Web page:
To win members over, Bush has inserted himself into the debate as never before. The White House took the unusual step last week of publicly and privately backing specific amendments, including one to erect a 370-mile border fence and another to make English the national language. This came after White House spokesman Tony Snow said earlier in the week that Bush is not in the business of endorsing amendments. The flip underscores White House concern about losing the debate.

The dilemma played out publicly Thursday night, when Sens. John Cornyn (R-Tex.) and Jon Kyl (R-Ariz.) tried to amend the bill to stipulate that the 200,000 low-skilled immigrants allowed to enter the country under a new temporary-worker visa would have to leave when the visa expired. With Bush and his top political aides in Arizona, conservative Republican aides persuaded lower-level White House staff members to back the amendment, reasoning that Bush has always said he backs a "temporary worker program," not a permanent funnel of immigrants to the United States.

"It was a matter of truth in advertising," Cornyn said.

When word reached the backers of the compromise, they were furious, according to a senior Republican Senate aide involved in the events. Immigrant groups such as the National Council of La Raza and the National Immigration Forum had said they would withdraw their support for the Senate bill if the amendment passed. With no prospects for equality under the law, temporary workers would become a permanent underclass, like immigrant laborers in France, they reasoned. And if temporary workers were not offered a path to citizenship, they would simply go underground when their visas expired, re-creating the problem of illegal immigration.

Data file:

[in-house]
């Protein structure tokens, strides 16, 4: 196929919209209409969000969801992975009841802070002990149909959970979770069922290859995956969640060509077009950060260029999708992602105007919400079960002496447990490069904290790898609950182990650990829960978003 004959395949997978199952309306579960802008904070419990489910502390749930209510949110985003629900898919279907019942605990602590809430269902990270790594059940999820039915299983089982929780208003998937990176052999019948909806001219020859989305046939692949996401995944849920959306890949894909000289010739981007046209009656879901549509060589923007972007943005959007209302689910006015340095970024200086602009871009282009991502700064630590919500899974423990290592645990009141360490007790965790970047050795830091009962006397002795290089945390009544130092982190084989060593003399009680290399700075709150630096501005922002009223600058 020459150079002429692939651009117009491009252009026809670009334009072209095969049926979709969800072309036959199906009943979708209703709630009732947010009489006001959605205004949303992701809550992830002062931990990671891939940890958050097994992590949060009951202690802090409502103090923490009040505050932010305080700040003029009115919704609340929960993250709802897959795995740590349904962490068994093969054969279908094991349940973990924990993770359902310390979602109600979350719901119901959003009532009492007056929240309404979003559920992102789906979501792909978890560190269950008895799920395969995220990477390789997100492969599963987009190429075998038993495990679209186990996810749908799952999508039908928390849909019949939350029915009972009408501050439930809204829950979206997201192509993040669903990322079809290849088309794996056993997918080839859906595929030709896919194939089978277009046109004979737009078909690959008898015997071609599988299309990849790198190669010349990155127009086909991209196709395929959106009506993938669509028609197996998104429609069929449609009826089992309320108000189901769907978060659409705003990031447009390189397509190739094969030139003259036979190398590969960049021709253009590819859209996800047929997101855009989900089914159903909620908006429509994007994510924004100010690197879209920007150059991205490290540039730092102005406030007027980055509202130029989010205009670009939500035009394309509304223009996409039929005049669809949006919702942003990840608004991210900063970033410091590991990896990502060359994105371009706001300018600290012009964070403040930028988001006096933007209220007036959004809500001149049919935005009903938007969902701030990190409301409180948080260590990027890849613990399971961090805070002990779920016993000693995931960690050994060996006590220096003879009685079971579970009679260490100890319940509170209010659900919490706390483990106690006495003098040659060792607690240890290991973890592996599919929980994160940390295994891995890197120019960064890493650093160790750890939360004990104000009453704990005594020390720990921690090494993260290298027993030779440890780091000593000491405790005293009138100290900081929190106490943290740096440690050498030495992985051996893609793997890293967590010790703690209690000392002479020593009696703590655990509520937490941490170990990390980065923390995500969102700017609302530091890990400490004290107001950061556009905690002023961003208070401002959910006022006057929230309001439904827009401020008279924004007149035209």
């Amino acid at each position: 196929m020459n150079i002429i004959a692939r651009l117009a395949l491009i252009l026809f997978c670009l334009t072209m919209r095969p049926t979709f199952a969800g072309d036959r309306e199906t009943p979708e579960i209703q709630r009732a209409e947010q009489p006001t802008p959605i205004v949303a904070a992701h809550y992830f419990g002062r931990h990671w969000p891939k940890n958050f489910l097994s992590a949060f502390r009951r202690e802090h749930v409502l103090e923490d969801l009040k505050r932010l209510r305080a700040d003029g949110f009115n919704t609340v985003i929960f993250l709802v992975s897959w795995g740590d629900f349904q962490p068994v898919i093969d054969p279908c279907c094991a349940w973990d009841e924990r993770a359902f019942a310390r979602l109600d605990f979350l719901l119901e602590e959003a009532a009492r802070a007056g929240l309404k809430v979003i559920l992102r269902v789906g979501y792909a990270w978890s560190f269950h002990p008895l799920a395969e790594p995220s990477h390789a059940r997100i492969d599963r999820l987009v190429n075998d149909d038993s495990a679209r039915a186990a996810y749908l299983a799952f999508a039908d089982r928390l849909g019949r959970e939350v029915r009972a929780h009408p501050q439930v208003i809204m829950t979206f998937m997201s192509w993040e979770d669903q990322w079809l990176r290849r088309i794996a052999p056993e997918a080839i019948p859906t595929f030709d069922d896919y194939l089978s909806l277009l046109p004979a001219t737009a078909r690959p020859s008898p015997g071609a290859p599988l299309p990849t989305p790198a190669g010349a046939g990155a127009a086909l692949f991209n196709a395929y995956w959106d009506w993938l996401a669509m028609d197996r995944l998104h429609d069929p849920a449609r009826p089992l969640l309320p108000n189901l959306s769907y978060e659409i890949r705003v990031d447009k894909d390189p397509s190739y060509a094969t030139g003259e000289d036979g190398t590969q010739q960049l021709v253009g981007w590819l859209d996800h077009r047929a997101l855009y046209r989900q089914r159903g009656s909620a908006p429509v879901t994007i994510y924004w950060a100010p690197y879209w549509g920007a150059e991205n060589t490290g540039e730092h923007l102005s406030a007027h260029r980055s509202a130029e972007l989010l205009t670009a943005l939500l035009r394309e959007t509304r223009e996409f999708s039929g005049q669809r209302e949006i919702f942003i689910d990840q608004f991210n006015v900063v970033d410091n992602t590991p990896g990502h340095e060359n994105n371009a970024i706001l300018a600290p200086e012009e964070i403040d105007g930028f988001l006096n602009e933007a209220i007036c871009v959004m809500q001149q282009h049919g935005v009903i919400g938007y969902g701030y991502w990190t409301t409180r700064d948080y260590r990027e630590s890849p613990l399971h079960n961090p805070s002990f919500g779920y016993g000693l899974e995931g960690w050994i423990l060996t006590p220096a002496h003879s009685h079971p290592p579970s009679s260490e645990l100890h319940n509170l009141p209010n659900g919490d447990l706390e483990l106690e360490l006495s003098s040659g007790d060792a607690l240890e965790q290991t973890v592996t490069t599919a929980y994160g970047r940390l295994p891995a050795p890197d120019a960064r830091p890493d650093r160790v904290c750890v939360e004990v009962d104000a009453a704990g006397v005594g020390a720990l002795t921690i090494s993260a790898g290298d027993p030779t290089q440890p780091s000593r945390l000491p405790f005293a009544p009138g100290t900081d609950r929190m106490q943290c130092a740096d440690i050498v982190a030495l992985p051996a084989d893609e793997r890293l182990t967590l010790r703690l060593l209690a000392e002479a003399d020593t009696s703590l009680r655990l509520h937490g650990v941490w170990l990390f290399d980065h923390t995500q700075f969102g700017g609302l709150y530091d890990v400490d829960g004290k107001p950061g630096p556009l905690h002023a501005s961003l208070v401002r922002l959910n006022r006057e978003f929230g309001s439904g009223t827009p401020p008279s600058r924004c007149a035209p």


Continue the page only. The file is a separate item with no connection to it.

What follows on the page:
"It just sucks the life out of a viable reform package," said Angela Kelley, deputy director of the National Immigration Forum, the umbrella immigrants' rights group backing the Senate compromise.

But the Republican players were unavailable. Sen. Mel Martinez (Fla.) was on his way to his son's wedding. Sen. Lindsey O. Graham (S.C.) had left Washington for commencement ceremonies. Hagel was in secret hearings with Gen. Michael V. Hayden, the president's nominee to direct the CIA.

Calls from aides to White House Deputy Chief of Staff Karl Rove went unanswered because he was at a dinner. Finally, after nightfall, first Hagel, then Graham and Martinez reached Bolten from the road, telling him passage of the amendment would destroy the coalition and scuttle the legislation. They pleaded with him to call off the White House lobbyists.

After 8 p.m., a succession of conservatives went to the Senate floor to declare Bush's support for their amendment to ensure that temporary work visas really would be temporary.

Then Hagel walked onto the floor, announcing that he and his allies had just gotten off the phone with the White House chief of staff, who had assured them that Bush opposed the amendment.

"The American people have a very low opinion of you, of me, of the Congress, of the president. Read the latest polls," Hagel thundered. "Why are the American people upset with us? Because we are not doing our job. We talk about, 'Let's run to the base. Let's run to the political lowest common denominator.' That is not governing. That is cheap, transparent politics."

Cornyn fired back, "I recognize this is what some have called a 'fragile compromise' -- that if we tinker with it, all of a sudden it implodes and nothing is going to happen." But if compromise supporters "think that they have found some adversaries" in the Senate, he warned, "just wait until they get to the conference with members of the House."